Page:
We must take responsibility for those under our care by providing clear pathways to walk back into the biblical norms of the local church.
The church exists to serve one another and serve together.
Based on biblical teaching, one of the reasons the church exists is to serve one another. The isolation of watching an online service works against this dynamic. The church is and has always been a people of service, whether it entails serving one another or serving together on mission.
Many of our volunteers who focus their ministry on serving others may not have thought about their availability for these roles when we return to in-person gatherings. It is important that we take initiative to engage our volunteers on the front end to begin thinking about gathering again before we enlist them to serve in the roles they previously held.
Part of being a member of the church is serving other members of the church. Taking the initiative to communicate with our volunteers early will make the transition back into regular gatherings more natural. It is also important to keep in mind that some areas of ministry, like children’s ministry, may require more patience and creativity.
When it comes to serving together on mission, the pandemic has most likely halted service efforts outside the church and has led to the postponement of mission trips. However, in cases where a short-term team cannot be sent, blessing our mission partners with additional financial support can be a great way to encourage them in their work and to remind them that while we are not able to be there in person, we are still behind their efforts.
It’s also possible to plan one-day trips or opportunities to work alongside local mission partners that allow our members to provide on-the-ground support. These can be temporary means to remind our members of the work that exists outside the walls of the church building and aid in the preparation of moving out into the world again.
The church assimilates new members through personal connections.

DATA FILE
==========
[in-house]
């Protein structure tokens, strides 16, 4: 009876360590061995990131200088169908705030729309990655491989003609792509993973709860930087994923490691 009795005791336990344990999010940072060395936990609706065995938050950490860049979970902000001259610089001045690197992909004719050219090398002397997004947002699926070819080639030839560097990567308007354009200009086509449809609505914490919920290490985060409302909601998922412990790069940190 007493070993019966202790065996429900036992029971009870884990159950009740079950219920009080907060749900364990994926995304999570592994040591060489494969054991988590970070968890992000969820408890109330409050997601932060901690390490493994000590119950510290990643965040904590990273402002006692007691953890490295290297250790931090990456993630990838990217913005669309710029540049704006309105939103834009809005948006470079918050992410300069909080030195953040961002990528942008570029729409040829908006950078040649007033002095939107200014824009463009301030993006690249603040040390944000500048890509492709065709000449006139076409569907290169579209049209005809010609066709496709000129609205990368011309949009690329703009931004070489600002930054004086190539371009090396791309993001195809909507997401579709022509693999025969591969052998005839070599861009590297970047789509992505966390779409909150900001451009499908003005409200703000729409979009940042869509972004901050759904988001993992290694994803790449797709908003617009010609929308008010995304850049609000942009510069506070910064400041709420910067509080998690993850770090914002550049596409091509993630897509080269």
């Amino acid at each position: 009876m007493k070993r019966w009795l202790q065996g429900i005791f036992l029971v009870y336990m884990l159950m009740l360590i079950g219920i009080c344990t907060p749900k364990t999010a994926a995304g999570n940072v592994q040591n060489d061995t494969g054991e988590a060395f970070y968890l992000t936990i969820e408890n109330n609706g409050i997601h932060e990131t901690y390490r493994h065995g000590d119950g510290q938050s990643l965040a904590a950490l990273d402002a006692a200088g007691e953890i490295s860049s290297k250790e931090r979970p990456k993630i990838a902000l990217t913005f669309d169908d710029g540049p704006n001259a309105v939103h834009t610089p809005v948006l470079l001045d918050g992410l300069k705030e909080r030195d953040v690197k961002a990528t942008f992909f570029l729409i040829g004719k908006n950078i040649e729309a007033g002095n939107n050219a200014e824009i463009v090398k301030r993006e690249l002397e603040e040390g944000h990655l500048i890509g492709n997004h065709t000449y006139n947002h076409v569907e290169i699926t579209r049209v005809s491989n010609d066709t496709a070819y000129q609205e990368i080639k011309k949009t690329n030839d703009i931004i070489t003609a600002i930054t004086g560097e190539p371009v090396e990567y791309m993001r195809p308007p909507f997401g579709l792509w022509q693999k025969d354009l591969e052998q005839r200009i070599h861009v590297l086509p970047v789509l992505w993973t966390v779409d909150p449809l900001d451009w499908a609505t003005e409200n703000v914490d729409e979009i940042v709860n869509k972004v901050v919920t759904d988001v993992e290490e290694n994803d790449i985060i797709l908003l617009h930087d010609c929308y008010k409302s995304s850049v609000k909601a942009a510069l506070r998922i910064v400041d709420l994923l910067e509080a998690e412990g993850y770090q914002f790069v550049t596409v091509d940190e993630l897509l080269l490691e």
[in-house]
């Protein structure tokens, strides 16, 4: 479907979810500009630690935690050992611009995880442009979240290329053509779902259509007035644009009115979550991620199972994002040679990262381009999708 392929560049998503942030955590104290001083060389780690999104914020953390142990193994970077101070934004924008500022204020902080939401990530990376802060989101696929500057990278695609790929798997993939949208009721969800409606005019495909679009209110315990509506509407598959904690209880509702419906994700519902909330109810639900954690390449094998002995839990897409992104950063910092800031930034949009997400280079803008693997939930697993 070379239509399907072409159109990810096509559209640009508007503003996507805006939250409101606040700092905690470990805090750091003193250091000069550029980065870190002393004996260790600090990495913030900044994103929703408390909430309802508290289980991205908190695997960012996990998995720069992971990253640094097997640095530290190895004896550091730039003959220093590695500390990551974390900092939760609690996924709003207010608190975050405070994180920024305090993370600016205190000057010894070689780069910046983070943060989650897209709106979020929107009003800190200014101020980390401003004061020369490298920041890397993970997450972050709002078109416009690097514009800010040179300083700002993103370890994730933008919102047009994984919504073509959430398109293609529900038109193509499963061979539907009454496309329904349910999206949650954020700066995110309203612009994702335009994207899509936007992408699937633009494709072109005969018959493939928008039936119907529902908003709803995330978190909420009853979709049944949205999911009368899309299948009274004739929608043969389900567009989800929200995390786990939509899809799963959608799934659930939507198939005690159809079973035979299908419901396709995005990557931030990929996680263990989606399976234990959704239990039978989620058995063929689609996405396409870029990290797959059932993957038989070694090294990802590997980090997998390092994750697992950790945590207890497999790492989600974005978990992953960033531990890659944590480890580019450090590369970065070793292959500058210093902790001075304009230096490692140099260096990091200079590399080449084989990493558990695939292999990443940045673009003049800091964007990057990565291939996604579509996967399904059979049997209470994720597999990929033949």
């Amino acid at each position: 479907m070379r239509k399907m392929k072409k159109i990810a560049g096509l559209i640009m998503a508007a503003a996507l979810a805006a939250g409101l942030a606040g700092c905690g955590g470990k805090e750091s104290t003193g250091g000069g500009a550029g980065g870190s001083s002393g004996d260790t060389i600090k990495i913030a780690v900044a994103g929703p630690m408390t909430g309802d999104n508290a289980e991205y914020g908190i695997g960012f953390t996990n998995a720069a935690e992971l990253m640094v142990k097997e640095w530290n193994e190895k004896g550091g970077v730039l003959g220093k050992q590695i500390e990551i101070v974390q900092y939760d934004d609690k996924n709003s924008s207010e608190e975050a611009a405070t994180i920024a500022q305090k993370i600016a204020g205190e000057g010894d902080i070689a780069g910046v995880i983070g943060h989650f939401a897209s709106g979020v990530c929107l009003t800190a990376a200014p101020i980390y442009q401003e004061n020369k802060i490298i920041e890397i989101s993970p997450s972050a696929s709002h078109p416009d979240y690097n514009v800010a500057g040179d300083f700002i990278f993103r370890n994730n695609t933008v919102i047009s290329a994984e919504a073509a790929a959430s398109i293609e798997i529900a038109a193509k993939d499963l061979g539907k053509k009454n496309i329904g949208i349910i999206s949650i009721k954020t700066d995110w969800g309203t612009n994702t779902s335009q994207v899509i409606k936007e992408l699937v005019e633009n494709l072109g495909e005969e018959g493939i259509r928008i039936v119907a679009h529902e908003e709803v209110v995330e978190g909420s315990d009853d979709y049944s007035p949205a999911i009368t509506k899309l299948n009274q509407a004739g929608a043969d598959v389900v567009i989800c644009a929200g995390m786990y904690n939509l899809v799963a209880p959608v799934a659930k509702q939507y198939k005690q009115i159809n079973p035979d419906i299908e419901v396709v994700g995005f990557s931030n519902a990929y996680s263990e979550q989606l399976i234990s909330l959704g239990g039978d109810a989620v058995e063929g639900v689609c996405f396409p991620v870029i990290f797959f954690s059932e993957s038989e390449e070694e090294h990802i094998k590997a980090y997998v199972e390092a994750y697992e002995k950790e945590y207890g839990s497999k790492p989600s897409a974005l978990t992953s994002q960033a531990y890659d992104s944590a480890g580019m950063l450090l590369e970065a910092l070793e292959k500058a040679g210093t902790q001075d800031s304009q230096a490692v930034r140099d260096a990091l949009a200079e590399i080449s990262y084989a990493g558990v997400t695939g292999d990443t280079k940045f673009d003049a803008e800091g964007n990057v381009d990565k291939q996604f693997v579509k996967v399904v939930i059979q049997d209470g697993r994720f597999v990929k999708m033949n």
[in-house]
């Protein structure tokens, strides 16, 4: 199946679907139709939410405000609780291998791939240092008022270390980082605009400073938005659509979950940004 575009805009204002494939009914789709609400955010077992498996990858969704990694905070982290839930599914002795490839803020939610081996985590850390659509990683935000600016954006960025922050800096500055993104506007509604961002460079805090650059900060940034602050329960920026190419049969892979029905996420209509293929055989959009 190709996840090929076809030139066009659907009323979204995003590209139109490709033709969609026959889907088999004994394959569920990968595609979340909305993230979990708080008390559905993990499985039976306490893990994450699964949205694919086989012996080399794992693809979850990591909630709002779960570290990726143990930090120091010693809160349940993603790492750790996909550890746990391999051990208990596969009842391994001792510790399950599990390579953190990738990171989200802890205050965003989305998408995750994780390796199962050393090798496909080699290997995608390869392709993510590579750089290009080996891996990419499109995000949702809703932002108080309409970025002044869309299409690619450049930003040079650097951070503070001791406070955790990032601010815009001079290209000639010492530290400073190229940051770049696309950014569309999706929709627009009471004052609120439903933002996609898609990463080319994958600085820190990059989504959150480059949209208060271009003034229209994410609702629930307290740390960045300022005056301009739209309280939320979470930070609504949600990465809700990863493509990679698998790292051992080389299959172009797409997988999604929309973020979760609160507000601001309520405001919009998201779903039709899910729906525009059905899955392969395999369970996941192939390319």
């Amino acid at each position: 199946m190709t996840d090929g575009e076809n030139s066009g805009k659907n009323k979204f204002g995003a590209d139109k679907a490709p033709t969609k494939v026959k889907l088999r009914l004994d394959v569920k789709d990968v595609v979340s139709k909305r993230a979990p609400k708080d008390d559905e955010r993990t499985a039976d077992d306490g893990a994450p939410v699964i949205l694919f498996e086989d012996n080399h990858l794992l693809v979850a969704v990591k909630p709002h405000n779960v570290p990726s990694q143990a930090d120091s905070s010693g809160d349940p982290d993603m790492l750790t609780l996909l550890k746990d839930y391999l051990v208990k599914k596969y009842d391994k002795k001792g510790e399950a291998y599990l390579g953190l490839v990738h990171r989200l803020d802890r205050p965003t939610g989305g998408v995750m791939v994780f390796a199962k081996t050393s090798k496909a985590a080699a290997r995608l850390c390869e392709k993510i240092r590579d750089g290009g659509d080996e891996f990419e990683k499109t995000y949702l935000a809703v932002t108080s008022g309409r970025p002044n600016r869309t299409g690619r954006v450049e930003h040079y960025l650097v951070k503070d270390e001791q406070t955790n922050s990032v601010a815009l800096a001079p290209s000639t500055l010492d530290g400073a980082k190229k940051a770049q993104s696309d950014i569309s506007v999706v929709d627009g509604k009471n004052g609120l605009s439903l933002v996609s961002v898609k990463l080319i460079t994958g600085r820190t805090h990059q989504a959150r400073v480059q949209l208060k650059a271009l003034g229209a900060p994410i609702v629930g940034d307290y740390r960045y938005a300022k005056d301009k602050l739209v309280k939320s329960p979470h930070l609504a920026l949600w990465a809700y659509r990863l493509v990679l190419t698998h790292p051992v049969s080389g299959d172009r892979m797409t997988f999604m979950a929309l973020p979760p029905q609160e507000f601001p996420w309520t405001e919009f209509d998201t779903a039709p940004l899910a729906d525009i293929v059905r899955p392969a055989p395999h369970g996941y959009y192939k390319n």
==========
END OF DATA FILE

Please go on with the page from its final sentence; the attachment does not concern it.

Finally, as we’ve walked through the pandemic, many of us have focused on engaging with people online in addition to in-person attendance. In many cases, the uncertainty of our cultural moment has provoked an interest in spiritual matters. One of the benefits of broadcasting our services has been the ability to cast a wider net when it comes to gospel proclamation.
I remember returning from an overseas mission trip in college where we had seen many people come to Christ, only to wonder, “Who would disciple these new believers?” This question haunted me then, and it relates now to our leadership coming out of the pandemic.
If we prioritize in-person gatherings as a biblical norm for the church, we must lead those we engaged online to seek out a local church to be a part of for all the reasons listed above. We’ve learned how to better engage online participants through the pandemic, but now we have a great opportunity to add another step to our assimilation process. If those engaged in our online services are local, there must be an effort to connect with them in person and to assimilate them into the church family.
For many church leaders, this season has been daunting. We’ve never tread on territory like this before. As one pastor put it, it feels like we set out to run a footrace only to find out later that it was a triathlon. We’ve run hard, and now the terrain is changing and it requires that we adjust how to move toward the finish line.
Regardless of how much longer we lead into the unknown, as church leaders we are called to lead from the front of the pack. Our people are going to look to us to lead them into the new normal. Therefore, we must take responsibility for those under our care by providing clear pathways to walk back into the biblical norms of the local church.
As we look ahead, we have a great opportunity to utilize these circumstances as a teaching moment to strengthen our people’s understanding of biblical ecclesiology.